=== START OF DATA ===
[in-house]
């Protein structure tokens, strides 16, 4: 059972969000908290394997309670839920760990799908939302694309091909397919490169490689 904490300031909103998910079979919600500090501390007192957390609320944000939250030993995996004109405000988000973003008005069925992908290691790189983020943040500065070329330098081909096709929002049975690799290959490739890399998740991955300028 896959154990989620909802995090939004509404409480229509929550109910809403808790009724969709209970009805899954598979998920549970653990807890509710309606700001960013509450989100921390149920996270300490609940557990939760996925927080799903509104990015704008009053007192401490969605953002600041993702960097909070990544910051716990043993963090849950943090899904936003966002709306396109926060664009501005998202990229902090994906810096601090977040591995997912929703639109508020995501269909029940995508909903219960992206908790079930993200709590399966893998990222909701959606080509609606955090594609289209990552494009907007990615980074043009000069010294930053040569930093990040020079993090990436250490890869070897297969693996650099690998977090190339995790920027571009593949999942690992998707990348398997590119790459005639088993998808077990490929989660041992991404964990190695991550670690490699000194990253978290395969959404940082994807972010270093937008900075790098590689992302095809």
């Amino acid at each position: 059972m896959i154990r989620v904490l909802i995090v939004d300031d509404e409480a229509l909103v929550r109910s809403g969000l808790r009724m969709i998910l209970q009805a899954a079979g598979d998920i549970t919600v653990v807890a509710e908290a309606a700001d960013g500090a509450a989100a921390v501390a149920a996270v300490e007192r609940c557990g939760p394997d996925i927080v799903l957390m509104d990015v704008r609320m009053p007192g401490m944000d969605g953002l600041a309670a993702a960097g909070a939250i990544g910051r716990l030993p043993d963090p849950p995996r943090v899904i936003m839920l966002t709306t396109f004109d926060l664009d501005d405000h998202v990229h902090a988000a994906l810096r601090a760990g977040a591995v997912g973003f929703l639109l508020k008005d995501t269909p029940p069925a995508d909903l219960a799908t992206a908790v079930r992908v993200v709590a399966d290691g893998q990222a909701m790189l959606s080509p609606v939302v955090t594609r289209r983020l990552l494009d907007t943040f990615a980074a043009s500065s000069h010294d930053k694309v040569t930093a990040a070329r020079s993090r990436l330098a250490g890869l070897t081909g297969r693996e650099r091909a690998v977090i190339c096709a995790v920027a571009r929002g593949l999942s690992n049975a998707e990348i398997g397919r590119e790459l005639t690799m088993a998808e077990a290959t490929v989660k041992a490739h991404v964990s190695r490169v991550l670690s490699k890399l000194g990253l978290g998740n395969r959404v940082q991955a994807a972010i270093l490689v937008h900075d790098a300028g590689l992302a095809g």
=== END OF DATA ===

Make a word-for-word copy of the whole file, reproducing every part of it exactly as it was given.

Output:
[in-house]
């Protein structure tokens, strides 16, 4: 059972969000908290394997309670839920760990799908939302694309091909397919490169490689 904490300031909103998910079979919600500090501390007192957390609320944000939250030993995996004109405000988000973003008005069925992908290691790189983020943040500065070329330098081909096709929002049975690799290959490739890399998740991955300028 896959154990989620909802995090939004509404409480229509929550109910809403808790009724969709209970009805899954598979998920549970653990807890509710309606700001960013509450989100921390149920996270300490609940557990939760996925927080799903509104990015704008009053007192401490969605953002600041993702960097909070990544910051716990043993963090849950943090899904936003966002709306396109926060664009501005998202990229902090994906810096601090977040591995997912929703639109508020995501269909029940995508909903219960992206908790079930993200709590399966893998990222909701959606080509609606955090594609289209990552494009907007990615980074043009000069010294930053040569930093990040020079993090990436250490890869070897297969693996650099690998977090190339995790920027571009593949999942690992998707990348398997590119790459005639088993998808077990490929989660041992991404964990190695991550670690490699000194990253978290395969959404940082994807972010270093937008900075790098590689992302095809």
């Amino acid at each position: 059972m896959i154990r989620v904490l909802i995090v939004d300031d509404e409480a229509l909103v929550r109910s809403g969000l808790r009724m969709i998910l209970q009805a899954a079979g598979d998920i549970t919600v653990v807890a509710e908290a309606a700001d960013g500090a509450a989100a921390v501390a149920a996270v300490e007192r609940c557990g939760p394997d996925i927080v799903l957390m509104d990015v704008r609320m009053p007192g401490m944000d969605g953002l600041a309670a993702a960097g909070a939250i990544g910051r716990l030993p043993d963090p849950p995996r943090v899904i936003m839920l966002t709306t396109f004109d926060l664009d501005d405000h998202v990229h902090a988000a994906l810096r601090a760990g977040a591995v997912g973003f929703l639109l508020k008005d995501t269909p029940p069925a995508d909903l219960a799908t992206a908790v079930r992908v993200v709590a399966d290691g893998q990222a909701m790189l959606s080509p609606v939302v955090t594609r289209r983020l990552l494009d907007t943040f990615a980074a043009s500065s000069h010294d930053k694309v040569t930093a990040a070329r020079s993090r990436l330098a250490g890869l070897t081909g297969r693996e650099r091909a690998v977090i190339c096709a995790v920027a571009r929002g593949l999942s690992n049975a998707e990348i398997g397919r590119e790459l005639t690799m088993a998808e077990a290959t490929v989660k041992a490739h991404v964990s190695r490169v991550l670690s490699k890399l000194g990253l978290g998740n395969r959404v940082q991955a994807a972010i270093l490689v937008h900075d790098a300028g590689l992302a095809g």